// ////////////////////////////////////////////////////////
// # Title
// Counting Sundays
//
// # URL
// https://projecteuler.net/problem=19
// http://euler.stephan-brumme.com/19/
//
// # Problem
// You are given the following information, but you may prefer to do some research for yourself.
//
// 1 Jan 1900 was a Monday.
// Thirty days has September,
// April, June and November.
// All the rest have thirty-one,
// Saving February alone,
// Which has twenty-eight, rain or shine.
// And on leap years, twenty-nine.
// A leap year occurs on any year evenly divisible by 4, but not on a century unless it is divisible by 400.
//
// How many Sundays fell on the first of the month during the twentieth century (1 Jan 1901 to 31 Dec 2000)?
//
// # Solved by
// Stephan Brumme
// February 2017
//
// # Algorithm
// There is a sweet algorithm called "Zeller's congruence' that determines the weekday of any given date.
// Its Wikipedia page has a detailled explanation and comes with a few examples, too: https://en.wikipedia.org/wiki/Zeller%27s_congruence )
// You will even find instructions on how to convert that algorithm to source code - my implementation is inside the function ''getWeekday''.
//
// We are only interested in Sundays, that means only an algorithm's result of 1 is of importance.
// My program calls ''getWeekday'' for every first of every month and increments a counter ''sum'' if ''getWeekday'' returned 1.
//
// # Alternative
// The original problem can be easily solved by brute-force, too.
// An overview of other algorithms: https://en.wikipedia.org/wiki/Determination_of_the_day_of_the_week
//
// # Note
// The weekday pattern repeats every 2800 years and contains 4816 Sundays on the first of a month:
// - 7 days a week x 400 years in the leap year cycle ==> 2800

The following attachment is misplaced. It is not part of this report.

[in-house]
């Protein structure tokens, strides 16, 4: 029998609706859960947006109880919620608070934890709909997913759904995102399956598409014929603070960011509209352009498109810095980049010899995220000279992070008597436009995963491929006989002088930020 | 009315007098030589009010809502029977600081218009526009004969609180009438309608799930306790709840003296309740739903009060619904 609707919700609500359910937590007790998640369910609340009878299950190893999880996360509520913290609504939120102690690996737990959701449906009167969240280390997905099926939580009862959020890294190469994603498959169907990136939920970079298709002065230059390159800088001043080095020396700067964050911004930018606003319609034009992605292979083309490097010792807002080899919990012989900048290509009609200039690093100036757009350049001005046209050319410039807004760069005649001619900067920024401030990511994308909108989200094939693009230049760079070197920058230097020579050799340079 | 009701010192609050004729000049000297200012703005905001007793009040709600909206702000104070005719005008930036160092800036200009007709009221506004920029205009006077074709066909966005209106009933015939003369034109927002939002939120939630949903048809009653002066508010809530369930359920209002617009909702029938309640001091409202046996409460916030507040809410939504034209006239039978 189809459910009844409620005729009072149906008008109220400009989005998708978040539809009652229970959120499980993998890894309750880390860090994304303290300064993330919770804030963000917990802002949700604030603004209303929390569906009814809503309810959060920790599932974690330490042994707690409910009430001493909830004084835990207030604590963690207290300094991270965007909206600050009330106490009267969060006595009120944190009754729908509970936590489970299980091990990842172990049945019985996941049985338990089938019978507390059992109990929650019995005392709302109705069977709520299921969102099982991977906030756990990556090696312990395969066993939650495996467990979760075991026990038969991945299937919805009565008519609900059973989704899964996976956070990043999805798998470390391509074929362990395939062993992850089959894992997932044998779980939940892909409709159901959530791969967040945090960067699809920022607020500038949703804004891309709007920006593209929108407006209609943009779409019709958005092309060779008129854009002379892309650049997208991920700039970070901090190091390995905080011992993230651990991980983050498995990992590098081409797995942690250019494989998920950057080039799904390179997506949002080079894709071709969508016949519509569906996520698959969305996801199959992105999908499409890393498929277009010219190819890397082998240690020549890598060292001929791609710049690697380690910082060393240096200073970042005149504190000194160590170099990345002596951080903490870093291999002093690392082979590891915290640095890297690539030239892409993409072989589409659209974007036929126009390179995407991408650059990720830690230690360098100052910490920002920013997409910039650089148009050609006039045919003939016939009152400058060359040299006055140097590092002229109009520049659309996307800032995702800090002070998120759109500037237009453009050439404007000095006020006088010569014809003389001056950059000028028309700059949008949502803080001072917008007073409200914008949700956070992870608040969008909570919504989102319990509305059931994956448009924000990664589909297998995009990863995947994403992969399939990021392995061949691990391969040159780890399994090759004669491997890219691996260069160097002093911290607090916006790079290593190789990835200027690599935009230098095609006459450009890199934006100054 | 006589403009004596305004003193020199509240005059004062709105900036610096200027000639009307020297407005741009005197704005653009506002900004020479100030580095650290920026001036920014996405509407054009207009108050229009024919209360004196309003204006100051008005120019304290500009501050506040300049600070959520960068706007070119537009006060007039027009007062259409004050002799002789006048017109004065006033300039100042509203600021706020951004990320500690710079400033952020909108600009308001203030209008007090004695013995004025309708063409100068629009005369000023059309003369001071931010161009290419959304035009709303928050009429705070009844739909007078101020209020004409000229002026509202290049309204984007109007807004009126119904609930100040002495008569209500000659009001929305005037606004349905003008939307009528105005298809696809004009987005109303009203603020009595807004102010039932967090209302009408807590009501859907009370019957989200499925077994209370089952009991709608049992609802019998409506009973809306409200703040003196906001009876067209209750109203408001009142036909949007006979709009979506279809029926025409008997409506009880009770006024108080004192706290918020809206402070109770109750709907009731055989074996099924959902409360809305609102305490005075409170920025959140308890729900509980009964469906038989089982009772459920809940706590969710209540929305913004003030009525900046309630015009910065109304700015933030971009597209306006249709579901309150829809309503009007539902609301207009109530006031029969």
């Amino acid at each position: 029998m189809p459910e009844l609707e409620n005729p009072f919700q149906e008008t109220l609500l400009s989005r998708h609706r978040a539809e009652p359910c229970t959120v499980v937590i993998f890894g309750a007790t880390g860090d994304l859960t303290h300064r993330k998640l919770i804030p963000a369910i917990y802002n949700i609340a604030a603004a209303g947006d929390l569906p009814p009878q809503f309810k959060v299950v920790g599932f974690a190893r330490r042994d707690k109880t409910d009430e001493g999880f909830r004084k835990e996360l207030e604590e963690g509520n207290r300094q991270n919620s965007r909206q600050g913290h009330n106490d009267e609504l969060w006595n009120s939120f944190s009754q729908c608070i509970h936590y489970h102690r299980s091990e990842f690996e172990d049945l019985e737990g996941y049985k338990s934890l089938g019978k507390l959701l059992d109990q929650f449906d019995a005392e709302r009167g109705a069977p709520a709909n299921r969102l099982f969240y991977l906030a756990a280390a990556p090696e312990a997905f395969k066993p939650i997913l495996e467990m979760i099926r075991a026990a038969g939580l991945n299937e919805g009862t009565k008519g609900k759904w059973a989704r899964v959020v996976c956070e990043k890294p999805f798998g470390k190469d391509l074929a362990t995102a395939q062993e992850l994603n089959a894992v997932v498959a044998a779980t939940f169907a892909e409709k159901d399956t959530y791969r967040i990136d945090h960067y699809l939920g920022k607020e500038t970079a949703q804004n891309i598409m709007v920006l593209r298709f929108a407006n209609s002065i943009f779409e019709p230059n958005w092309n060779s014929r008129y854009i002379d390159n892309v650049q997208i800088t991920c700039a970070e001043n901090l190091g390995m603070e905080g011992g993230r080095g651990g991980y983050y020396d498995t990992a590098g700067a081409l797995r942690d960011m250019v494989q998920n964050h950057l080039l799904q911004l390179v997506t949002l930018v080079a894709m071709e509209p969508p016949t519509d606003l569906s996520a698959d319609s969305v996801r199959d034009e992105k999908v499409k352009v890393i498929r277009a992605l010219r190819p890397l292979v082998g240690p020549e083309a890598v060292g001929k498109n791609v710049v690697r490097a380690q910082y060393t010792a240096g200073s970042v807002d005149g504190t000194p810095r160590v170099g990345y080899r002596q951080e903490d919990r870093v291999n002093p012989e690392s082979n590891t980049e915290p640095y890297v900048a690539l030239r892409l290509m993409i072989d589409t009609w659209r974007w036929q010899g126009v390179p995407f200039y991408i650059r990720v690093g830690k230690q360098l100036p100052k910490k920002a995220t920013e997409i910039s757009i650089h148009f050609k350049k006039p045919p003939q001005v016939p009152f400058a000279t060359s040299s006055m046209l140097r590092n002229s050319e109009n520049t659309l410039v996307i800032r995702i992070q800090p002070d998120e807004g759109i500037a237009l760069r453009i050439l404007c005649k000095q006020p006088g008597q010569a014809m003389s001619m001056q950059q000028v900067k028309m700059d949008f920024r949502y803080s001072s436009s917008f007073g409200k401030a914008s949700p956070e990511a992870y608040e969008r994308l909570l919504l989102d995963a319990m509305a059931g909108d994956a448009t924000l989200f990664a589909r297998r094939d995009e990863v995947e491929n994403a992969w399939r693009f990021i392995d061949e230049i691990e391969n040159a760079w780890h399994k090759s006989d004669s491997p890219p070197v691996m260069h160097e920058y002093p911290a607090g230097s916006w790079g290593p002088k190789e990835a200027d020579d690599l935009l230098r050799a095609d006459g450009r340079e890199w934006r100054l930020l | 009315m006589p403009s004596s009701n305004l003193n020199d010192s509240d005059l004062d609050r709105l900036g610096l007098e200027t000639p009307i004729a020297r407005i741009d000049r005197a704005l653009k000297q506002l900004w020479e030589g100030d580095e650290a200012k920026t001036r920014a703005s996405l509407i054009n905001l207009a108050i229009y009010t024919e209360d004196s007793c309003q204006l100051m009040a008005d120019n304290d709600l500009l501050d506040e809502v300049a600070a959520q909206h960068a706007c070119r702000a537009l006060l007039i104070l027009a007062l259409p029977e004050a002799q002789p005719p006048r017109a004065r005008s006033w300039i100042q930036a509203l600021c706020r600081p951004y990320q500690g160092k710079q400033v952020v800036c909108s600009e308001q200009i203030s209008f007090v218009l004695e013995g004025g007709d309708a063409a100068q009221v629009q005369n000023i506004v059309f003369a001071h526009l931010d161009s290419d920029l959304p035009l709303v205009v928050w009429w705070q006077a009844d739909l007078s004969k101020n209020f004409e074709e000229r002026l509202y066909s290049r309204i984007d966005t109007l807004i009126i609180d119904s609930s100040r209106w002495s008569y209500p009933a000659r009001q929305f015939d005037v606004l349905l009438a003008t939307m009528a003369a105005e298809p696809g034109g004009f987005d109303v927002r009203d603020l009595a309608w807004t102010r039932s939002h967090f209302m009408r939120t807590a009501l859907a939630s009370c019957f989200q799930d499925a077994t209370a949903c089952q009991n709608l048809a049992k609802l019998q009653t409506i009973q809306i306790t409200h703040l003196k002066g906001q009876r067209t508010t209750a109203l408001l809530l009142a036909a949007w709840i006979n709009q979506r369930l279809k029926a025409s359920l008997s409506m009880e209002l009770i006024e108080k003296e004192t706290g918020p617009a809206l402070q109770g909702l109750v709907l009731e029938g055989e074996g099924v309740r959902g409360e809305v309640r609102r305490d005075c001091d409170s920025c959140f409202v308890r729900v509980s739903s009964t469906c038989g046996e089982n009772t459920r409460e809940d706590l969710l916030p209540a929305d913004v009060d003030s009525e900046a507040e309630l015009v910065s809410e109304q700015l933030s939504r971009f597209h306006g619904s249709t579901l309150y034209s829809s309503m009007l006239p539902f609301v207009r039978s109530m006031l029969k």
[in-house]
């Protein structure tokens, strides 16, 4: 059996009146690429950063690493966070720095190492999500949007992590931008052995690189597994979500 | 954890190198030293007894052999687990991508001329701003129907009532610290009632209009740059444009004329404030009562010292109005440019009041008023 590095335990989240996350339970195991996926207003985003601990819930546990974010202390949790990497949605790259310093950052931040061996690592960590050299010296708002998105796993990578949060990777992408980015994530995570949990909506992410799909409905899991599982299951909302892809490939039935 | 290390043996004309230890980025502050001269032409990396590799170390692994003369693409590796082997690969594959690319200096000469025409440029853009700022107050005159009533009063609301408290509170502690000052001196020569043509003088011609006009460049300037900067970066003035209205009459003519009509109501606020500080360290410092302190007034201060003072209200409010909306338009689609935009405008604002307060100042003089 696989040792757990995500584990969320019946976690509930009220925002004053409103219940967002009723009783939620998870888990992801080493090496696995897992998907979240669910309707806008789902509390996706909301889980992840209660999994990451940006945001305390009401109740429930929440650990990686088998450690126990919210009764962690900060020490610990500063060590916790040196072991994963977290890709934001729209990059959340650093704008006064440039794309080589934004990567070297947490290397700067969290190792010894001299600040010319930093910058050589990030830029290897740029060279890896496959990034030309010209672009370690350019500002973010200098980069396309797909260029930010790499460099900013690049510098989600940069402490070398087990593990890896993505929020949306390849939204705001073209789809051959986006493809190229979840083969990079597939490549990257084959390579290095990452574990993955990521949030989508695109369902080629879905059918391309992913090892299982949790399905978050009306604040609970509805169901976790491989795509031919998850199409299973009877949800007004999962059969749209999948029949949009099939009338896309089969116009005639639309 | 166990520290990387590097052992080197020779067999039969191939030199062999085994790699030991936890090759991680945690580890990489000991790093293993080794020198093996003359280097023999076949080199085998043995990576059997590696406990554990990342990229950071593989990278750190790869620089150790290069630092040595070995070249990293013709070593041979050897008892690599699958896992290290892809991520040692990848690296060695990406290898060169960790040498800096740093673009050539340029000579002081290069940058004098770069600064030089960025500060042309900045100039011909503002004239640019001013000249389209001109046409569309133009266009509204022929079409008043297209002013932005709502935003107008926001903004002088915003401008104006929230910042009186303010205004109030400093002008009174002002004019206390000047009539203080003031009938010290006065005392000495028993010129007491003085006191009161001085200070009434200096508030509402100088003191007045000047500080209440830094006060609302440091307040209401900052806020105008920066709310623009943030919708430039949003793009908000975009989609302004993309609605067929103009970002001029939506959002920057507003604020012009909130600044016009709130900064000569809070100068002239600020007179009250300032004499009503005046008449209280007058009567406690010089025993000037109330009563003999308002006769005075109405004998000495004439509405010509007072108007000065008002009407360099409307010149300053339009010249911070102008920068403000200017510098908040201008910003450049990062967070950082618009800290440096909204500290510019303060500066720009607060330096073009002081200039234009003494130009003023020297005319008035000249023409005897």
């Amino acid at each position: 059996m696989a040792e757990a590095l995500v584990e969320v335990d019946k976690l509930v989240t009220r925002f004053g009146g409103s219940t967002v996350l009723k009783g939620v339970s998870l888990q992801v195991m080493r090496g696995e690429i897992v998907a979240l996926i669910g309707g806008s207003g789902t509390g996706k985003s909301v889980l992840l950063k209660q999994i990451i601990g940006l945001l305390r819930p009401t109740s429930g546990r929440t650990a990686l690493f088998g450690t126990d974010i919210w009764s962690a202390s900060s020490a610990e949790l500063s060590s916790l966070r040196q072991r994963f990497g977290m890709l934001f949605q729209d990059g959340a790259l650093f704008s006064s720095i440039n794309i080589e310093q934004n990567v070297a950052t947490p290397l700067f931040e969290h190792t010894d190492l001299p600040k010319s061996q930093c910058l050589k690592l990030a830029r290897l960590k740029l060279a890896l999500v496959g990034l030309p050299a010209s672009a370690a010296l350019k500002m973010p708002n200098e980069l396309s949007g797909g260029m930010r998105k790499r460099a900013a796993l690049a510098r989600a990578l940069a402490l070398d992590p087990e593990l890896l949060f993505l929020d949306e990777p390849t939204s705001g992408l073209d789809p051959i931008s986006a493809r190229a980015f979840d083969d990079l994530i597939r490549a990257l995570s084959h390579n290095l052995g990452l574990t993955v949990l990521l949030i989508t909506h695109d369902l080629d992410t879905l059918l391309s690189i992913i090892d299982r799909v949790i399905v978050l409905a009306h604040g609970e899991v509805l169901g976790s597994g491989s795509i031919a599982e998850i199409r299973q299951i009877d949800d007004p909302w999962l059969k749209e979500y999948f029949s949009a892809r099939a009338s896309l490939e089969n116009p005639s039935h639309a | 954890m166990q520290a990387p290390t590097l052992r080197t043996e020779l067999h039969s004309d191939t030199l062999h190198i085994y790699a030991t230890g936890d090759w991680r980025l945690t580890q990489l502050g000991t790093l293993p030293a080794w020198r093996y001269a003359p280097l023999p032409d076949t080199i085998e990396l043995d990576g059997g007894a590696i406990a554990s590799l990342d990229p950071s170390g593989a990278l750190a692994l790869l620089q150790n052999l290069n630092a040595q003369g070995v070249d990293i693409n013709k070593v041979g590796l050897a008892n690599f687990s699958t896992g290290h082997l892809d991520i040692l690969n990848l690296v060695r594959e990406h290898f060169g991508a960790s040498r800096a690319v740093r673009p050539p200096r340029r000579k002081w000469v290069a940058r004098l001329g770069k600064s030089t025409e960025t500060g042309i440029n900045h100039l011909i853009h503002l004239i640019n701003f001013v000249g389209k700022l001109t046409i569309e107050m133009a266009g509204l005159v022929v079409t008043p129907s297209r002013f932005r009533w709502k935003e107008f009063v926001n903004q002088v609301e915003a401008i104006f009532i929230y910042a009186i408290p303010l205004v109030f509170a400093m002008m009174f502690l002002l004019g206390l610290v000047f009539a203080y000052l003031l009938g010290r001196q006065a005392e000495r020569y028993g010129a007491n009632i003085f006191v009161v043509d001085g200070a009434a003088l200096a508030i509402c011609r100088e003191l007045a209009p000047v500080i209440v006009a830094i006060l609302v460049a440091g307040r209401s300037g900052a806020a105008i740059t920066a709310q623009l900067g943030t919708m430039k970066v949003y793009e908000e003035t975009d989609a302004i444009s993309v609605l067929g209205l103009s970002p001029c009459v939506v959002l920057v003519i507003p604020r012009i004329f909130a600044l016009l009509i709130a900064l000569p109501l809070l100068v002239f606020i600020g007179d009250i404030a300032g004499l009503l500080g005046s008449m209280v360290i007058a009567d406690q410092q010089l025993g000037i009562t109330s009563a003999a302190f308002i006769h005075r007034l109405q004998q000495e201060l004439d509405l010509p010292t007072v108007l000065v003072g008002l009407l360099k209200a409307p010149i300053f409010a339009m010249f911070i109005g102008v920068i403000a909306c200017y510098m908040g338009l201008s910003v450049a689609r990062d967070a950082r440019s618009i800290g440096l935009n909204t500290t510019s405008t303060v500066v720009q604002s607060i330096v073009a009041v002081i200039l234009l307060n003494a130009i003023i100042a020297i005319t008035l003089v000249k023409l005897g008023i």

// - processing any such cycle produces 4816 matches
//
// # Hackerrank
// Arbitrary input dates that are ridiculously far in the future ... but not too far apart from each other.
// Therefore the "2800 years optimization" isn't actually needed to achieve full score.
#include
const unsigned int Sunday = 1;
// based on Zeller's congruence
// January = 1, February = 2, ..., December = 12
// returns 0 => Saturday, 1 => Sunday, 2 => Monday, ... 6 => Friday
unsigned int getWeekday(unsigned long long year, unsigned int month, unsigned int day)
{
// January and February are counted as month 13 and 14 of the previous year
if (month <= 2)
{
month += 12;
year--;
}
// Wikipedia provides an altered formula better suited for software implementation
return (day +
13 * (month + 1) / 5 +
year + year / 4 - year / 100 + year / 400)
% 7;
}
int main()
{
unsigned int tests;
std::cin >> tests;
while (tests--)
{
unsigned long long year1, year2;
unsigned int month1, month2, day1, day2;
std::cin >> year1 >> month1 >> day1; // from
std::cin >> year2 >> month2 >> day2; // to
// wrong input order ?
if (year2 < year1 || (year2 == year1 && month2 < month1))
{
std::swap(year1, year2);
std::swap(month1, month2);
}
// jump forward to the first day of the month
unsigned long long currentYear = year1;
unsigned int currentMonth = month1;
if (day1 > 1)
{
currentMonth++;
// from December to January of next year
if (currentMonth > 12)
{
currentMonth -= 12;
currentYear++;
}
}
// number of relevant Sundays
unsigned int sum = 0;
// same patterns every 2800 years
while (currentYear + 2800 < year2)
{
currentYear += 2800;
sum += 4816; // there are 4816 Sundays on the first of a month in 2800 years
}
// note: a constant-time approach would be to use MOD ...
// but the while-loop is probably easier to understand
// simple scan through all months
while (currentMonth < month2 || currentYear < year2) // days already match, they are both 1
{
// count Sundays
if (getWeekday(currentYear, currentMonth, 1) == Sunday)
sum++;
currentMonth++;
// from December to January of next year
if (currentMonth > 12)
{
currentMonth -= 12;
currentYear++;
}
}
// check last month, too
if (getWeekday(currentYear, currentMonth, 1) == Sunday)
sum++;
std::cout << sum << std::endl;
}
return 0;
}